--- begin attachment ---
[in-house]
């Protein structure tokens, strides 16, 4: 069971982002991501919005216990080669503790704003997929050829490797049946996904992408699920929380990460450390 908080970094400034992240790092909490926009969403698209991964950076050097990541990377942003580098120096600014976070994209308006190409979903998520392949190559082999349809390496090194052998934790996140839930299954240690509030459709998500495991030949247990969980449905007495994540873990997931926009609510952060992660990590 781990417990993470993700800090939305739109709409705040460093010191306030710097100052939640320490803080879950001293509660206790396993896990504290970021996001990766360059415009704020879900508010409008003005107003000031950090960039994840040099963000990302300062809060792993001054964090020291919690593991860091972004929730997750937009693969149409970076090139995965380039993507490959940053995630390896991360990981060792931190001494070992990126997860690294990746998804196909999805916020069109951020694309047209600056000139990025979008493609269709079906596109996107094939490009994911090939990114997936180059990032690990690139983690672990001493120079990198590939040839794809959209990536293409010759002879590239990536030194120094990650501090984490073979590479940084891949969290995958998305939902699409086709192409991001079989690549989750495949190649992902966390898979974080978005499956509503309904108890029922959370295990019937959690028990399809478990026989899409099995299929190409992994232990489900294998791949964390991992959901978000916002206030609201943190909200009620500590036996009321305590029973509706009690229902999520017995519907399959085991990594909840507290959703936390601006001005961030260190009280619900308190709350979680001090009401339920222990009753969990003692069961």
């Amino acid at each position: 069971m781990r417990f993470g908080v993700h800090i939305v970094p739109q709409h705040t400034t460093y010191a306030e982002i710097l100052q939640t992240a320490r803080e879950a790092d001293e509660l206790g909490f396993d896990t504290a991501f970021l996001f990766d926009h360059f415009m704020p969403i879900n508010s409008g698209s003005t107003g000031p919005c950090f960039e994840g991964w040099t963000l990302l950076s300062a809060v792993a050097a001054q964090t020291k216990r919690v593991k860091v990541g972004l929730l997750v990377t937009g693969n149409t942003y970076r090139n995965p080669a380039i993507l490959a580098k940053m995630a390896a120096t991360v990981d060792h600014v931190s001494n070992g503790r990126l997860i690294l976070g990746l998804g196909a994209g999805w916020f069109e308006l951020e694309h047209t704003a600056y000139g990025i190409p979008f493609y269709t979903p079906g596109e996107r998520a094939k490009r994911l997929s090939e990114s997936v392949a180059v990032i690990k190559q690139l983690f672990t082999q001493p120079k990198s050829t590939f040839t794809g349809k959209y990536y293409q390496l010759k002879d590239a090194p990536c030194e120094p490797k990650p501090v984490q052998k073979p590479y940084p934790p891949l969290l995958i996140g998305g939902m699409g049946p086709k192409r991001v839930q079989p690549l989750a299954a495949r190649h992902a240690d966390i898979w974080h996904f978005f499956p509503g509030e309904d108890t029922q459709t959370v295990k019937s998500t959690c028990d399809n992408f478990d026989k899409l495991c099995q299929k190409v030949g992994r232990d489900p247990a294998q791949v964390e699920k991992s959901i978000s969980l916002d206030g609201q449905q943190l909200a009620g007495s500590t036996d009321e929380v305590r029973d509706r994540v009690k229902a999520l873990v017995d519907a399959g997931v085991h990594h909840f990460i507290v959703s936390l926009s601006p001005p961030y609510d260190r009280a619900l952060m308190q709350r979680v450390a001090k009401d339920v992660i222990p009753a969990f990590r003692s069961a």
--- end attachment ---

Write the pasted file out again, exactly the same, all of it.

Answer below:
[in-house]
């Protein structure tokens, strides 16, 4: 069971982002991501919005216990080669503790704003997929050829490797049946996904992408699920929380990460450390 908080970094400034992240790092909490926009969403698209991964950076050097990541990377942003580098120096600014976070994209308006190409979903998520392949190559082999349809390496090194052998934790996140839930299954240690509030459709998500495991030949247990969980449905007495994540873990997931926009609510952060992660990590 781990417990993470993700800090939305739109709409705040460093010191306030710097100052939640320490803080879950001293509660206790396993896990504290970021996001990766360059415009704020879900508010409008003005107003000031950090960039994840040099963000990302300062809060792993001054964090020291919690593991860091972004929730997750937009693969149409970076090139995965380039993507490959940053995630390896991360990981060792931190001494070992990126997860690294990746998804196909999805916020069109951020694309047209600056000139990025979008493609269709079906596109996107094939490009994911090939990114997936180059990032690990690139983690672990001493120079990198590939040839794809959209990536293409010759002879590239990536030194120094990650501090984490073979590479940084891949969290995958998305939902699409086709192409991001079989690549989750495949190649992902966390898979974080978005499956509503309904108890029922959370295990019937959690028990399809478990026989899409099995299929190409992994232990489900294998791949964390991992959901978000916002206030609201943190909200009620500590036996009321305590029973509706009690229902999520017995519907399959085991990594909840507290959703936390601006001005961030260190009280619900308190709350979680001090009401339920222990009753969990003692069961």
């Amino acid at each position: 069971m781990r417990f993470g908080v993700h800090i939305v970094p739109q709409h705040t400034t460093y010191a306030e982002i710097l100052q939640t992240a320490r803080e879950a790092d001293e509660l206790g909490f396993d896990t504290a991501f970021l996001f990766d926009h360059f415009m704020p969403i879900n508010s409008g698209s003005t107003g000031p919005c950090f960039e994840g991964w040099t963000l990302l950076s300062a809060v792993a050097a001054q964090t020291k216990r919690v593991k860091v990541g972004l929730l997750v990377t937009g693969n149409t942003y970076r090139n995965p080669a380039i993507l490959a580098k940053m995630a390896a120096t991360v990981d060792h600014v931190s001494n070992g503790r990126l997860i690294l976070g990746l998804g196909a994209g999805w916020f069109e308006l951020e694309h047209t704003a600056y000139g990025i190409p979008f493609y269709t979903p079906g596109e996107r998520a094939k490009r994911l997929s090939e990114s997936v392949a180059v990032i690990k190559q690139l983690f672990t082999q001493p120079k990198s050829t590939f040839t794809g349809k959209y990536y293409q390496l010759k002879d590239a090194p990536c030194e120094p490797k990650p501090v984490q052998k073979p590479y940084p934790p891949l969290l995958i996140g998305g939902m699409g049946p086709k192409r991001v839930q079989p690549l989750a299954a495949r190649h992902a240690d966390i898979w974080h996904f978005f499956p509503g509030e309904d108890t029922q459709t959370v295990k019937s998500t959690c028990d399809n992408f478990d026989k899409l495991c099995q299929k190409v030949g992994r232990d489900p247990a294998q791949v964390e699920k991992s959901i978000s969980l916002d206030g609201q449905q943190l909200a009620g007495s500590t036996d009321e929380v305590r029973d509706r994540v009690k229902a999520l873990v017995d519907a399959g997931v085991h990594h909840f990460i507290v959703s936390l926009s601006p001005p961030y609510d260190r009280a619900l952060m308190q709350r979680v450390a001090k009401d339920v992660i222990p009753a969990f990590r003692s069961a």